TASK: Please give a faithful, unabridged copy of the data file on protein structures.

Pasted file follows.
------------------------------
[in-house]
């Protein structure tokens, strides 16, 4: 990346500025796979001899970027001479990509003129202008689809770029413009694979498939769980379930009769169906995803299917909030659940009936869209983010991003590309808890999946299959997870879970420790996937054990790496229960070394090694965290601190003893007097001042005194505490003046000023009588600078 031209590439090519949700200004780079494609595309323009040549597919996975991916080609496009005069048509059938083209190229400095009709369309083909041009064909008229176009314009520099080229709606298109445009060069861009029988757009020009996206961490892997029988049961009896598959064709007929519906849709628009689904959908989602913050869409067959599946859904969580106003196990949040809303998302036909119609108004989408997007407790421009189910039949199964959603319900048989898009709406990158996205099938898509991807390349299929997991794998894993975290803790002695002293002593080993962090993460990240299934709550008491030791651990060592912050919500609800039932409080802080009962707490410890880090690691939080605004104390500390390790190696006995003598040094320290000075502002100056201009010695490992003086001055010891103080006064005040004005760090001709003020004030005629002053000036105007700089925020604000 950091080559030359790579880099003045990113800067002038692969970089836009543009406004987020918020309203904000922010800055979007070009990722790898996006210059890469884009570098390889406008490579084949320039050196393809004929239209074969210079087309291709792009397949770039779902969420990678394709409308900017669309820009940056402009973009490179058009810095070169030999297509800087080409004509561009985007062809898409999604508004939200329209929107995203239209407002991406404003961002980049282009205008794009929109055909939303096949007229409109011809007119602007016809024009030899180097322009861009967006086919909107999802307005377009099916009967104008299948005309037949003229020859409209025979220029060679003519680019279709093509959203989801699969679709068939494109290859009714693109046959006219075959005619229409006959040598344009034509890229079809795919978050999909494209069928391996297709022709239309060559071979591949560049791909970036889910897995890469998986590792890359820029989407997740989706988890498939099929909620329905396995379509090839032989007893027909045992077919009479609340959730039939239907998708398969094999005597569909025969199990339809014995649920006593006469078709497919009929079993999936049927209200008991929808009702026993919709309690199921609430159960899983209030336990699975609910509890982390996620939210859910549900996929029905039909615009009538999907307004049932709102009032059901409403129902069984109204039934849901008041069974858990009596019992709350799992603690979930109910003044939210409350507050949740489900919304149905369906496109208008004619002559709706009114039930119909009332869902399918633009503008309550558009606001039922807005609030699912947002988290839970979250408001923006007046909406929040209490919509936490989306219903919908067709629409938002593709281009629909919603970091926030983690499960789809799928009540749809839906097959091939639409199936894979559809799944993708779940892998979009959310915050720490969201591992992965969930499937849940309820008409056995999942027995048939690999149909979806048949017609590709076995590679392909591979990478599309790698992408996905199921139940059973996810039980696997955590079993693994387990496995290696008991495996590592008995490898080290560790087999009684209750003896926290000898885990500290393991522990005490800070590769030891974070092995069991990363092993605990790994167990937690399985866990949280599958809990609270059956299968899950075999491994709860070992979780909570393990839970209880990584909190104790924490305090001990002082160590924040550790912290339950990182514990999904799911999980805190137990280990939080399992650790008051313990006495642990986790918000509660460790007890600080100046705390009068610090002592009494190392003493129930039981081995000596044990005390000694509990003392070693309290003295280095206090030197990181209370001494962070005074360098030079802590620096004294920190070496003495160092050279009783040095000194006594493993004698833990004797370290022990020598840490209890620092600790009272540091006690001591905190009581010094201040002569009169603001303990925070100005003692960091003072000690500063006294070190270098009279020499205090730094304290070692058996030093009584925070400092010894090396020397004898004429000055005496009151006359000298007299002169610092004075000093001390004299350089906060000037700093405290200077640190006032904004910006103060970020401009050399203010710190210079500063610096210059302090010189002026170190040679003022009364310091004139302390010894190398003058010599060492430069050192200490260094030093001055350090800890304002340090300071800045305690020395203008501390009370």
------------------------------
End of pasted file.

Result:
[in-house]
């Protein structure tokens, strides 16, 4: 990346500025796979001899970027001479990509003129202008689809770029413009694979498939769980379930009769169906995803299917909030659940009936869209983010991003590309808890999946299959997870879970420790996937054990790496229960070394090694965290601190003893007097001042005194505490003046000023009588600078 031209590439090519949700200004780079494609595309323009040549597919996975991916080609496009005069048509059938083209190229400095009709369309083909041009064909008229176009314009520099080229709606298109445009060069861009029988757009020009996206961490892997029988049961009896598959064709007929519906849709628009689904959908989602913050869409067959599946859904969580106003196990949040809303998302036909119609108004989408997007407790421009189910039949199964959603319900048989898009709406990158996205099938898509991807390349299929997991794998894993975290803790002695002293002593080993962090993460990240299934709550008491030791651990060592912050919500609800039932409080802080009962707490410890880090690691939080605004104390500390390790190696006995003598040094320290000075502002100056201009010695490992003086001055010891103080006064005040004005760090001709003020004030005629002053000036105007700089925020604000 950091080559030359790579880099003045990113800067002038692969970089836009543009406004987020918020309203904000922010800055979007070009990722790898996006210059890469884009570098390889406008490579084949320039050196393809004929239209074969210079087309291709792009397949770039779902969420990678394709409308900017669309820009940056402009973009490179058009810095070169030999297509800087080409004509561009985007062809898409999604508004939200329209929107995203239209407002991406404003961002980049282009205008794009929109055909939303096949007229409109011809007119602007016809024009030899180097322009861009967006086919909107999802307005377009099916009967104008299948005309037949003229020859409209025979220029060679003519680019279709093509959203989801699969679709068939494109290859009714693109046959006219075959005619229409006959040598344009034509890229079809795919978050999909494209069928391996297709022709239309060559071979591949560049791909970036889910897995890469998986590792890359820029989407997740989706988890498939099929909620329905396995379509090839032989007893027909045992077919009479609340959730039939239907998708398969094999005597569909025969199990339809014995649920006593006469078709497919009929079993999936049927209200008991929808009702026993919709309690199921609430159960899983209030336990699975609910509890982390996620939210859910549900996929029905039909615009009538999907307004049932709102009032059901409403129902069984109204039934849901008041069974858990009596019992709350799992603690979930109910003044939210409350507050949740489900919304149905369906496109208008004619002559709706009114039930119909009332869902399918633009503008309550558009606001039922807005609030699912947002988290839970979250408001923006007046909406929040209490919509936490989306219903919908067709629409938002593709281009629909919603970091926030983690499960789809799928009540749809839906097959091939639409199936894979559809799944993708779940892998979009959310915050720490969201591992992965969930499937849940309820008409056995999942027995048939690999149909979806048949017609590709076995590679392909591979990478599309790698992408996905199921139940059973996810039980696997955590079993693994387990496995290696008991495996590592008995490898080290560790087999009684209750003896926290000898885990500290393991522990005490800070590769030891974070092995069991990363092993605990790994167990937690399985866990949280599958809990609270059956299968899950075999491994709860070992979780909570393990839970209880990584909190104790924490305090001990002082160590924040550790912290339950990182514990999904799911999980805190137990280990939080399992650790008051313990006495642990986790918000509660460790007890600080100046705390009068610090002592009494190392003493129930039981081995000596044990005390000694509990003392070693309290003295280095206090030197990181209370001494962070005074360098030079802590620096004294920190070496003495160092050279009783040095000194006594493993004698833990004797370290022990020598840490209890620092600790009272540091006690001591905190009581010094201040002569009169603001303990925070100005003692960091003072000690500063006294070190270098009279020499205090730094304290070692058996030093009584925070400092010894090396020397004898004429000055005496009151006359000298007299002169610092004075000093001390004299350089906060000037700093405290200077640190006032904004910006103060970020401009050399203010710190210079500063610096210059302090010189002026170190040679003022009364310091004139302390010894190398003058010599060492430069050192200490260094030093001055350090800890304002340090300071800045305690020395203008501390009370």